To continue our gastronomical tour of Prague, after the Blue Duckling, we’re heading to the Jewish Quarter for a dinner at La Dégustation Bohême Bourgeoise, one of only two restaurants in Czech Republic to have a Michelin star (the other one is Alcron, which serves an “international” menu). It’s also one of the only establishments, or maybe the only establishment, to promote a modern Czech cuisine. No Old Bohemian meat platters, roast duck, or bread dumplings today!
This style won’t be completely unfamiliar to Food Perestroika’s readers, as the executive chef, Oldřich Sahajdák, was also behind the late Hospoda in New York. I dug out an article from the Wall Street Journal that recounts Hospoda’s opening and talks a little bit about Sahajdák. What drew my attention most was the sadly non-prescient conclusion: “We’re pretty sure that in New York, if you do something well, people will find you.”
But back to Prague, and LDBB. The chef has been working with the Ambiente group since 1996, first in their eponymous restaurant, then at Café Savoy, a place that recreates the atmosphere of the cafés of the First Czechoslovak Republic (complete with Neo-Renaissance ceiling), where Franz Kafka used to hang out. He later took the reins of La Dégustation when it opened in 2006 —Sahajdák, that is, not Kafka. Here’s another article where the chef explains his philosophy. It turns out that the main source of inspiration for his modern creations is a Czech cookbook from the late 19th century, Marie Svobodová’s Kuchařská Škola (Cooking School), which sounds to me like the Czech equivalent of Elena Molokhovets’ Gift to Young Housewives. And we get another non-prescient quote from Oldřich: “If Czechs are cooking French cuisine, who is going to cook Czech cuisine? Certainly not the French”. I should have left him my business card.
While the modernly-furnished dining room is quite sober, especially by Prague standards, the main visual draw is the completely open kitchen where the chefs assemble all the dishes being served:
The menu offers two prix-fixe options: the Dégustation Bohême Bourgeoise, 6 courses that represent an “interpretation of the refined culinary school of Marie B. Svobodová from the late 19th century”, and the Dégustation du Chef, which is composed of the same plus 5 additional courses featuring “modern cooking techniques and new trends” by Oldřich Sahajdák. In pure modernist fashion, each dish name simply consists of three or four ingredients: a boring habit that I find about as inspiring as an Ikea catalog, the absolute opposite of the Proustian madeleine. Luckily, the stated provenance of some ingredients adds a touch of variety — maybe it even evokes something for Czech geography buffs.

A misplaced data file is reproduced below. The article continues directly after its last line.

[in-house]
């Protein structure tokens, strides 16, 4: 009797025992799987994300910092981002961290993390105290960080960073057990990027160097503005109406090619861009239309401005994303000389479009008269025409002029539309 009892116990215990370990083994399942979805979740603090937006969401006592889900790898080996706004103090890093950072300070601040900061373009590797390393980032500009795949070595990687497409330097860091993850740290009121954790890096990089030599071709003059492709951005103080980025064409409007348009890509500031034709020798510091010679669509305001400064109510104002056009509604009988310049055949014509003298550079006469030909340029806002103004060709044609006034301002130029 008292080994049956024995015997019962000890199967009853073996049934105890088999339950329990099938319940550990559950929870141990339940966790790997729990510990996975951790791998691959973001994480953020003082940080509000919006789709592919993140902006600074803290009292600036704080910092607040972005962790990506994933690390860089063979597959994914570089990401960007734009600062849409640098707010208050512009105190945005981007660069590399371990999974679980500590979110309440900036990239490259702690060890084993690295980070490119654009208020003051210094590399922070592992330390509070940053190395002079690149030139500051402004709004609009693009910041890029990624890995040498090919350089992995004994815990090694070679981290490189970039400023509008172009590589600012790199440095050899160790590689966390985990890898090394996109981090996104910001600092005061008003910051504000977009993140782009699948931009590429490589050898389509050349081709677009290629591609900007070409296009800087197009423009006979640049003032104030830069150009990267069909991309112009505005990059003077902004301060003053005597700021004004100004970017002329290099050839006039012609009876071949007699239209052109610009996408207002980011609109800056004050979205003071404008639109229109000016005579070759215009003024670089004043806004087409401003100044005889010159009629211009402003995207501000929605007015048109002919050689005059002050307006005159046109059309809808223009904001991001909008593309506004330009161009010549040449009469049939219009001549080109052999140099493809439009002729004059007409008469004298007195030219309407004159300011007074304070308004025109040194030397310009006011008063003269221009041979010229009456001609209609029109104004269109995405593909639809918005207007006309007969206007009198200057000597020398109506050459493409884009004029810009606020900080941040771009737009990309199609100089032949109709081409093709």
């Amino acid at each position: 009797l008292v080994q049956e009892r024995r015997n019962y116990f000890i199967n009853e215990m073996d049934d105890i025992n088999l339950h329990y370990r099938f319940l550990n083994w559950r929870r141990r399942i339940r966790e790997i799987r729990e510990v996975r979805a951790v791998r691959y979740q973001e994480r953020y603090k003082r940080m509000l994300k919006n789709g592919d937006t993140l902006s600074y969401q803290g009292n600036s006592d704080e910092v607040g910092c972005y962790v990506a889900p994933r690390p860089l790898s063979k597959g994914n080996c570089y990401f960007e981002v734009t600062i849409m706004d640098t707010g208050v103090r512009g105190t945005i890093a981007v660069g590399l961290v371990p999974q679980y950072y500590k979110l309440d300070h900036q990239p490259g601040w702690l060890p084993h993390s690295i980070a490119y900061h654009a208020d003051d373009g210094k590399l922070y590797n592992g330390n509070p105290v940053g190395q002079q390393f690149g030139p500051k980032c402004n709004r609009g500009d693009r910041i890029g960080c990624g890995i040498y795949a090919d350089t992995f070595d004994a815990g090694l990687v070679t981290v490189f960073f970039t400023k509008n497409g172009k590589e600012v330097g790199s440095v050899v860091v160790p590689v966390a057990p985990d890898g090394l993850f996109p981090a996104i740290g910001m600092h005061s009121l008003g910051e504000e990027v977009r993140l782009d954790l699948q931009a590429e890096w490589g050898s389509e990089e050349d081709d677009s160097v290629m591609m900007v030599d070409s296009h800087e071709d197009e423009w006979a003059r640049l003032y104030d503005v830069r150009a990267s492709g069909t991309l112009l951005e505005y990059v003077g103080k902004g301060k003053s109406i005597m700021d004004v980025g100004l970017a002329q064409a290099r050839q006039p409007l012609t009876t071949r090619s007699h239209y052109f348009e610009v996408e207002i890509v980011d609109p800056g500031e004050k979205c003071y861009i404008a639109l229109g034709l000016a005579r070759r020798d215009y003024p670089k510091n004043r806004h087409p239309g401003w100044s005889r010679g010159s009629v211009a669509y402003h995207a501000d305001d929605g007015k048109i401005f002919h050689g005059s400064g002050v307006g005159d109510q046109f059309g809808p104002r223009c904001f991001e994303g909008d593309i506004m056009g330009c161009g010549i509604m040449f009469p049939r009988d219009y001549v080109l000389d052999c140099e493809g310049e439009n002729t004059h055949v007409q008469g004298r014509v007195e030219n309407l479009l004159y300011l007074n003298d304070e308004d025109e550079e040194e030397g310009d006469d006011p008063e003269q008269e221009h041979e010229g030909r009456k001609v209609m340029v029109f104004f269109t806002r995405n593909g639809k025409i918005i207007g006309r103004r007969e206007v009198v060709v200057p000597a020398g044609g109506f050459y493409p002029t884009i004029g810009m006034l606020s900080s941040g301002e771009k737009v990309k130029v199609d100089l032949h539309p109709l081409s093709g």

Either prix-fixe can be served with wine pairings or with juice pairings. Not plain, pure juices, mind you, but unusual, diluted juice mixtures specially crafted to mimic wines and really pair well with the food. Some juices are served at room temperature, and some colder. Now let’s get started!
Next comes a trio of amuse-bouches, already offering more subtlety and a glimpse at some of the flavors that we’ll find in subsequent dishes. The very crispy, salty catfish skin, topped with a green dill and lemon mayo, is my favorite of the lot. The pancake (which may or may not be plain) is covered with horseradish cream, chives, and some other herbs. The golden sunchoke crackers sandwich a spoonful of duck confit. All three are quite nice. Again, the thing about most amuse-bouches — not just here but generally — is that I wouldn’t order a whole plate of them, but they’re good at bite-size.
Another amuse-bouche, and hey, it contradicts the observation I just made! This time, it’s a tiny beef tartare between two pieces of crispy bread toasted in butter. A Czech classic at any portion size. Even if it’s very tasty, maybe this is one too many amuse-bouche?
First course: snails, garlic, leek, walnuts. The snails come from the Lusatian Mountains, we are told. Are some soils more suitable for snail farming? Who knows… It’s an appetizer with a lot going on, a little bit sweet, overall quite good. The snails are very tender, but I’d have trouble identifying all the remaining ingredients — I guess austere dish naming is good for something, after all.
Juice pairing: apple-leek. Essentially a leek juice with a bit of apple in it, this will end up being my least favorite.
Second course: pumpkin, Prague ham, whipped cream. The question that comes to mind is, what happened to the Prague ham? Wasn’t I supposed to get a plump pork shank on my plate? The ham’s actually used to flavor the whipped cream, a great trick. The soup boasts a fragrant pumpkin taste without being too sweet (some recipes add liberal amounts of honey). Simple but excellent. The flavors are closer to one’s stereotypes of Central European cuisine, but the vehicle is original.
Juice pairing: apple-elderflower. This is definitely more familiar territory, especially for European palates. The nose is very floral but the taste is mostly apple.